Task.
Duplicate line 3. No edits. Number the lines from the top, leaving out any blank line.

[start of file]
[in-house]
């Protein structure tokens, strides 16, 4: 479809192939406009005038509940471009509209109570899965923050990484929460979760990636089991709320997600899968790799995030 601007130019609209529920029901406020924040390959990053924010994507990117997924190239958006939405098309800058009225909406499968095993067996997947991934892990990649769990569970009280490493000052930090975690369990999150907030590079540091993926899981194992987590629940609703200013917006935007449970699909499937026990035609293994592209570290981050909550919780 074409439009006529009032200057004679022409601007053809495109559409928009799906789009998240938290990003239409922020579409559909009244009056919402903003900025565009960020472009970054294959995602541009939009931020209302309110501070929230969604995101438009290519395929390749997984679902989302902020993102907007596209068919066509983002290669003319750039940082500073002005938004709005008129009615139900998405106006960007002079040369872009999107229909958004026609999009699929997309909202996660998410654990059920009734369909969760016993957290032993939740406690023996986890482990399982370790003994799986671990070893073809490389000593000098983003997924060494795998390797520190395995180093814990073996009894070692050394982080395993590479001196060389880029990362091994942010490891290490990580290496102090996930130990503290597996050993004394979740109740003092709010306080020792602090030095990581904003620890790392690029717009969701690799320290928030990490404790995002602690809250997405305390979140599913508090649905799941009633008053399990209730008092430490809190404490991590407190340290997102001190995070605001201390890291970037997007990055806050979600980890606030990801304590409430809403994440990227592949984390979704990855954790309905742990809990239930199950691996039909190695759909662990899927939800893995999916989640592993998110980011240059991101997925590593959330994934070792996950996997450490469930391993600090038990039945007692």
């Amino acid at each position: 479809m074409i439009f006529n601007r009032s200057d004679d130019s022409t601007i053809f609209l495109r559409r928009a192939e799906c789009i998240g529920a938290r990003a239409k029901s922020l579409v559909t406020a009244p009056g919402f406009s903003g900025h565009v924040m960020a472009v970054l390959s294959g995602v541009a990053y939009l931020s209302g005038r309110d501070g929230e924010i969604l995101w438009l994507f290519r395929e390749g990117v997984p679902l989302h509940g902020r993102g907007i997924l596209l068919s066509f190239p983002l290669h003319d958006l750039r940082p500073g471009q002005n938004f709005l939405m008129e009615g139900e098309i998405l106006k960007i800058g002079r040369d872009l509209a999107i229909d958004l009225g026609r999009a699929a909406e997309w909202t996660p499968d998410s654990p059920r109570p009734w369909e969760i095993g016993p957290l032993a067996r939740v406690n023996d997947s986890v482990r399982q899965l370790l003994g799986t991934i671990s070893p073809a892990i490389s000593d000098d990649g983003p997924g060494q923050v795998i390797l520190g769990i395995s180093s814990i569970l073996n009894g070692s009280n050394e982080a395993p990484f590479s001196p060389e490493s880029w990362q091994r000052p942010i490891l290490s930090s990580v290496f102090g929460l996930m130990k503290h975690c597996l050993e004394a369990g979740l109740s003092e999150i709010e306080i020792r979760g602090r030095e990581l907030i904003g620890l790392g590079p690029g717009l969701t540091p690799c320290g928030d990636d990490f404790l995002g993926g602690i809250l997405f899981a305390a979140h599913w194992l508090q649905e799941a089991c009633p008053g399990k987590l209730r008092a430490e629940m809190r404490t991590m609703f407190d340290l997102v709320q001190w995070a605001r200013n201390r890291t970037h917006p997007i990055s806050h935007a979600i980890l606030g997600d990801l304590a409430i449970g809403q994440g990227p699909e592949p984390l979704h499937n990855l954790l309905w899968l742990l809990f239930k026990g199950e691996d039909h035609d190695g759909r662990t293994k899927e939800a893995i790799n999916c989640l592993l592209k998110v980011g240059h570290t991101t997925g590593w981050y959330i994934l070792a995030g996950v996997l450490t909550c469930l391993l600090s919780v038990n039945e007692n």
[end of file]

């Amino acid at each position: 479809m074409i439009f006529n601007r009032s200057d004679d130019s022409t601007i053809f609209l495109r559409r928009a192939e799906c789009i998240g529920a938290r990003a239409k029901s922020l579409v559909t406020a009244p009056g919402f406009s903003g900025h565009v924040m960020a472009v970054l390959s294959g995602v541009a990053y939009l931020s209302g005038r309110d501070g929230e924010i969604l995101w438009l994507f290519r395929e390749g990117v997984p679902l989302h509940g902020r993102g907007i997924l596209l068919s066509f190239p983002l290669h003319d958006l750039r940082p500073g471009q002005n938004f709005l939405m008129e009615g139900e098309i998405l106006k960007i800058g002079r040369d872009l509209a999107i229909d958004l009225g026609r999009a699929a909406e997309w909202t996660p499968d998410s654990p059920r109570p009734w369909e969760i095993g016993p957290l032993a067996r939740v406690n023996d997947s986890v482990r399982q899965l370790l003994g799986t991934i671990s070893p073809a892990i490389s000593d000098d990649g983003p997924g060494q923050v795998i390797l520190g769990i395995s180093s814990i569970l073996n009894g070692s009280n050394e982080a395993p990484f590479s001196p060389e490493s880029w990362q091994r000052p942010i490891l290490s930090s990580v290496f102090g929460l996930m130990k503290h975690c597996l050993e004394a369990g979740l109740s003092e999150i709010e306080i020792r979760g602090r030095e990581l907030i904003g620890l790392g590079p690029g717009l969701t540091p690799c320290g928030d990636d990490f404790l995002g993926g602690i809250l997405f899981a305390a979140h599913w194992l508090q649905e799941a089991c009633p008053g399990k987590l209730r008092a430490e629940m809190r404490t991590m609703f407190d340290l997102v709320q001190w995070a605001r200013n201390r890291t970037h917006p997007i990055s806050h935007a979600i980890l606030g997600d990801l304590a409430i449970g809403q994440g990227p699909e592949p984390l979704h499937n990855l954790l309905w899968l742990l809990f239930k026990g199950e691996d039909h035609d190695g759909r662990t293994k899927e939800a893995i790799n999916c989640l592993l592209k998110v980011g240059h570290t991101t997925g590593w981050y959330i994934l070792a995030g996950v996997l450490t909550c469930l391993l600090s919780v038990n039945e007692n």